Michigan Medicine employees are well-schooled in generosity
It’s become a fall tradition — Michigan Medicine team members going above and beyond to help the surrounding community.
To kick off the school year, employees collected backpacks, notebooks, a variety of school supplies, clothing and more during the organization’s annual school supply drive to support the Education Project for Homeless Youth and other local community agencies.
“Every year, this drive gets bigger and better — consistently proving that we are dedicated to improving the lives of those around them,” said Tony Denton, senior vice president and chief operating officer for the U-M Health System. Denton’s team helped organize the drive, which gathered a record number of school supplies in 2018.
The drive results: 402 backpacks, 161 boxes full of supplies and hundreds of pairs of socks and underwear — which had been identified as a significant need in the community.
To highlight the enthusiasm employees now show for the effort, consider the school supply drive’s first year — 2012 — when 38 backpacks and 10 boxes of supplies were donated.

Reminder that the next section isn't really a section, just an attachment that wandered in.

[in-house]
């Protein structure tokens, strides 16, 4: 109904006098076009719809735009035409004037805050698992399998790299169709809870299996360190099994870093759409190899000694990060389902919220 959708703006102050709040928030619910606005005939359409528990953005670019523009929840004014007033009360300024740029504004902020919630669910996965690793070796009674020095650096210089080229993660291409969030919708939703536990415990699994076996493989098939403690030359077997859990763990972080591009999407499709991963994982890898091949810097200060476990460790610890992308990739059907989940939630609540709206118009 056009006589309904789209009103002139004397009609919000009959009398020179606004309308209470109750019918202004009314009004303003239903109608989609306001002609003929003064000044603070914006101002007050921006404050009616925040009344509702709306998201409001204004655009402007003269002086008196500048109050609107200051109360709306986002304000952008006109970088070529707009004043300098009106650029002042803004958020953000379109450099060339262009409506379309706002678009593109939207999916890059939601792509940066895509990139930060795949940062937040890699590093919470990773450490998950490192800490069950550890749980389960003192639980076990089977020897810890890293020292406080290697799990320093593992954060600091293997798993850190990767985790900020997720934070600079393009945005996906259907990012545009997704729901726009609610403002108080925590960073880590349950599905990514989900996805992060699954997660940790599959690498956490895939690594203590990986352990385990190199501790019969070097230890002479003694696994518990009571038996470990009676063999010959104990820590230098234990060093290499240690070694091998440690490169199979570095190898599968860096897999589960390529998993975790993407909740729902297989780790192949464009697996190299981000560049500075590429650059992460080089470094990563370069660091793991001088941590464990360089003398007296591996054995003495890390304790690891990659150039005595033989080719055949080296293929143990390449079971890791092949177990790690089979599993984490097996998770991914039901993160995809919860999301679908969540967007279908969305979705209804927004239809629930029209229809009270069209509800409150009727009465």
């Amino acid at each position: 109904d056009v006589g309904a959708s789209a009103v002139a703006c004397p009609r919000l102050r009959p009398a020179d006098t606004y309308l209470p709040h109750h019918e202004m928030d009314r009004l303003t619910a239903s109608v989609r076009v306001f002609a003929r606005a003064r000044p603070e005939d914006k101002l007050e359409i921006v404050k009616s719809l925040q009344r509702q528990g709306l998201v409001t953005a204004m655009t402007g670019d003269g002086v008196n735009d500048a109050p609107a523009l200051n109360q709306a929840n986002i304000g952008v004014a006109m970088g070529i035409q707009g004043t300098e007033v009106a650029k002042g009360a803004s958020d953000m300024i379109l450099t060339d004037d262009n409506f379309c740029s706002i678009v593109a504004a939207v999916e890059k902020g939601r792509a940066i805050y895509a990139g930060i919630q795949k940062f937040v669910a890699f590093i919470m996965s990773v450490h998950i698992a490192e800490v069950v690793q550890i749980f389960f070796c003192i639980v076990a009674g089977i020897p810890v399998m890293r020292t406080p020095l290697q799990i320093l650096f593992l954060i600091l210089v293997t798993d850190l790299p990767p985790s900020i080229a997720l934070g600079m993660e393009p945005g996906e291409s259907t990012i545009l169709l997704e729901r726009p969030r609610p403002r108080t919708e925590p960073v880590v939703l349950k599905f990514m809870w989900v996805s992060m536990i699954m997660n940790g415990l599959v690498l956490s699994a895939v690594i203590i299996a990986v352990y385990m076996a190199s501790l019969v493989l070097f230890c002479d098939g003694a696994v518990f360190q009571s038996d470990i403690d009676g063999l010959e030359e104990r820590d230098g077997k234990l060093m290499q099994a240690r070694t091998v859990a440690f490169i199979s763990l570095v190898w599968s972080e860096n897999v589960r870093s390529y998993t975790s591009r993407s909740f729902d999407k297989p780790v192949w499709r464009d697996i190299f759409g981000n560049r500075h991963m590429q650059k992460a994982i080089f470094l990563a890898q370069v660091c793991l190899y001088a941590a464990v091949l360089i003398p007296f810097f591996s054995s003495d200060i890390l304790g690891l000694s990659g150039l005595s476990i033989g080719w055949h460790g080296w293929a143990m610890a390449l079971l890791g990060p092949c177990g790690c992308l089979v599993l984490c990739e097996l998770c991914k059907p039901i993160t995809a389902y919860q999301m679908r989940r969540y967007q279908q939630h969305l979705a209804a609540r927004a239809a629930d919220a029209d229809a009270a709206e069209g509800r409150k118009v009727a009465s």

“When you go back and look at where we started, the growth of our initiative is truly astounding,” Denton said. “And I have no doubt we will continue to raise the bar in the years ahead.”
All of this year’s items were donated to three local organizations: The Education Project for Homeless Youth, the Ozone House and the Community Action Network. Those groups then distribute the goods to the children and families they serve.
But the generosity of Michigan Medicine didn’t end with school supplies, as an ongoing effort to reduce food insecurity also received assistance.
Employees raised enough money to fund “Maggie’s Marketplace”, a food pantry at the Ypsilanti Health Center (YHC), for more than two months. Maggie’s Marketplace helps fight food insecurity among YHC patients and families by providing healthy and nutritious food items at no cost.
“This is the second straight year our organization has reached out and helped Maggie’s Marketplace,” said Ladele Cochran, administrative manager of the Ypsilanti Health Center. “We couldn’t do what we do without the financial help of so many people across Michigan Medicine. All of us are thankful for the support.”
Denton emphasized the impact both initiatives have had and will continue to have into the future.
“When you think about health and well-being in our community, two priorities are clear — access to healthy food and access to a solid education,” Denton said. “With our help, hundreds of children and families in Washtenaw County now have a brighter future. We should all be proud of this team effort.”